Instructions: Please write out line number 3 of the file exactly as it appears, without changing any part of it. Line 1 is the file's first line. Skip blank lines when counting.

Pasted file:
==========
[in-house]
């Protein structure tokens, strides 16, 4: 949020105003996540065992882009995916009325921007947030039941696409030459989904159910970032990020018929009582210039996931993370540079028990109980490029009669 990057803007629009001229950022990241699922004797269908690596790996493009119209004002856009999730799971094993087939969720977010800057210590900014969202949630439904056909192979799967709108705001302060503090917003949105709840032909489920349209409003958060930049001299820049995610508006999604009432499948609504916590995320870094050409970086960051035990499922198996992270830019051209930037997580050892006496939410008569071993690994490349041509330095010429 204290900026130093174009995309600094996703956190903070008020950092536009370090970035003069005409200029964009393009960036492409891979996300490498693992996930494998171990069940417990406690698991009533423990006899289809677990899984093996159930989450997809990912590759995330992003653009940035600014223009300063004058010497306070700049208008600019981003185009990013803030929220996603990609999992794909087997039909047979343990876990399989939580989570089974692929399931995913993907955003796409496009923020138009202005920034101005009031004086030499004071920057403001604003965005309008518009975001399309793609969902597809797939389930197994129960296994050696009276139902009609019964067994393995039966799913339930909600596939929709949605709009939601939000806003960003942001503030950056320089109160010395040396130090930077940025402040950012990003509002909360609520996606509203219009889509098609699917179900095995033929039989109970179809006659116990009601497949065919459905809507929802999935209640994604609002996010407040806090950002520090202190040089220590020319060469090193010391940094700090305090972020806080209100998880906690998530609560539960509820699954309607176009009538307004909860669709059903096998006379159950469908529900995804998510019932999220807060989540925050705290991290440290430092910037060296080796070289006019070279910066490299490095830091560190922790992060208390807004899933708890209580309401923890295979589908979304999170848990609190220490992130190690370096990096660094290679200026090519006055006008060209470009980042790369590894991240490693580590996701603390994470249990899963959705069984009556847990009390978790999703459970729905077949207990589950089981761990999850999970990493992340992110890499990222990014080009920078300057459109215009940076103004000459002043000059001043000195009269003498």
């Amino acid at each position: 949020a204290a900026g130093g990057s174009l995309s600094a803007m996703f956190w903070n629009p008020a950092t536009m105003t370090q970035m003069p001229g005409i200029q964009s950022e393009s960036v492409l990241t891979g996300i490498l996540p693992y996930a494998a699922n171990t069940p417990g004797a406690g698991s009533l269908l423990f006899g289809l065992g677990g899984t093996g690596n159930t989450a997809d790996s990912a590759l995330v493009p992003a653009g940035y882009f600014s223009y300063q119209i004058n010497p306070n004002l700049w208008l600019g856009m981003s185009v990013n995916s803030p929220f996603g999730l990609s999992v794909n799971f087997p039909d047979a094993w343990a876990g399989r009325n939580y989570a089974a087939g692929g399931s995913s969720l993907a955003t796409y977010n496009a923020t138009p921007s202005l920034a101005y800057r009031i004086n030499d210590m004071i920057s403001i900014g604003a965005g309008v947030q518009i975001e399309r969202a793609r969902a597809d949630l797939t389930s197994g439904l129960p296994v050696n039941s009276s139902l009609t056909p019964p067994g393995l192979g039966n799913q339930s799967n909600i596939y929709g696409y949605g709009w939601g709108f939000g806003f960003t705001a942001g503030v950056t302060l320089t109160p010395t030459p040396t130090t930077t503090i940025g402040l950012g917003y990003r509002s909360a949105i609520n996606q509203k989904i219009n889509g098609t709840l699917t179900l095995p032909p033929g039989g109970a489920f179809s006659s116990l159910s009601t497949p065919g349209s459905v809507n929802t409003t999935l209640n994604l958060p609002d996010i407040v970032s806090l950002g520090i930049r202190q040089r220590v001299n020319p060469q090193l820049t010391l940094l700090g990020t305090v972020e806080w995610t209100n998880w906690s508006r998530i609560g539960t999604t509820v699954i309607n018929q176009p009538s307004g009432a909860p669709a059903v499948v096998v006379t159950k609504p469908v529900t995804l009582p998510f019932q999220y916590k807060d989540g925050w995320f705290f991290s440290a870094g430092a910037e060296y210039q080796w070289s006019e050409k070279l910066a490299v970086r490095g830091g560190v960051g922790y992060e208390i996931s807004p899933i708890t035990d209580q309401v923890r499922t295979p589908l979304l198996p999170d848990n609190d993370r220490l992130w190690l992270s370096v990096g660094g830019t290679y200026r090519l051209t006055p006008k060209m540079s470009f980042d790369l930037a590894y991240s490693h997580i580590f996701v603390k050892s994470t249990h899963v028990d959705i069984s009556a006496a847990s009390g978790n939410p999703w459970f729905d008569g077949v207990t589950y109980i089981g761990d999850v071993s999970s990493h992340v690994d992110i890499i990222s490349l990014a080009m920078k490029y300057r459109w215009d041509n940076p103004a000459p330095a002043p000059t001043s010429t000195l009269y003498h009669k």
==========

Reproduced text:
């Amino acid at each position: 949020a204290a900026g130093g990057s174009l995309s600094a803007m996703f956190w903070n629009p008020a950092t536009m105003t370090q970035m003069p001229g005409i200029q964009s950022e393009s960036v492409l990241t891979g996300i490498l996540p693992y996930a494998a699922n171990t069940p417990g004797a406690g698991s009533l269908l423990f006899g289809l065992g677990g899984t093996g690596n159930t989450a997809d790996s990912a590759l995330v493009p992003a653009g940035y882009f600014s223009y300063q119209i004058n010497p306070n004002l700049w208008l600019g856009m981003s185009v990013n995916s803030p929220f996603g999730l990609s999992v794909n799971f087997p039909d047979a094993w343990a876990g399989r009325n939580y989570a089974a087939g692929g399931s995913s969720l993907a955003t796409y977010n496009a923020t138009p921007s202005l920034a101005y800057r009031i004086n030499d210590m004071i920057s403001i900014g604003a965005g309008v947030q518009i975001e399309r969202a793609r969902a597809d949630l797939t389930s197994g439904l129960p296994v050696n039941s009276s139902l009609t056909p019964p067994g393995l192979g039966n799913q339930s799967n909600i596939y929709g696409y949605g709009w939601g709108f939000g806003f960003t705001a942001g503030v950056t302060l320089t109160p010395t030459p040396t130090t930077t503090i940025g402040l950012g917003y990003r509002s909360a949105i609520n996606q509203k989904i219009n889509g098609t709840l699917t179900l095995p032909p033929g039989g109970a489920f179809s006659s116990l159910s009601t497949p065919g349209s459905v809507n929802t409003t999935l209640n994604l958060p609002d996010i407040v970032s806090l950002g520090i930049r202190q040089r220590v001299n020319p060469q090193l820049t010391l940094l700090g990020t305090v972020e806080w995610t209100n998880w906690s508006r998530i609560g539960t999604t509820v699954i309607n018929q176009p009538s307004g009432a909860p669709a059903v499948v096998v006379t159950k609504p469908v529900t995804l009582p998510f019932q999220y916590k807060d989540g925050w995320f705290f991290s440290a870094g430092a910037e060296y210039q080796w070289s006019e050409k070279l910066a490299v970086r490095g830091g560190v960051g922790y992060e208390i996931s807004p899933i708890t035990d209580q309401v923890r499922t295979p589908l979304l198996p999170d848990n609190d993370r220490l992130w190690l992270s370096v990096g660094g830019t290679y200026r090519l051209t006055p006008k060209m540079s470009f980042d790369l930037a590894y991240s490693h997580i580590f996701v603390k050892s994470t249990h899963v028990d959705i069984s009556a006496a847990s009390g978790n939410p999703w459970f729905d008569g077949v207990t589950y109980i089981g761990d999850v071993s999970s990493h992340v690994d992110i890499i990222s490349l990014a080009m920078k490029y300057r459109w215009d041509n940076p103004a000459p330095a002043p000059t001043s010429t000195l009269y003498h009669k």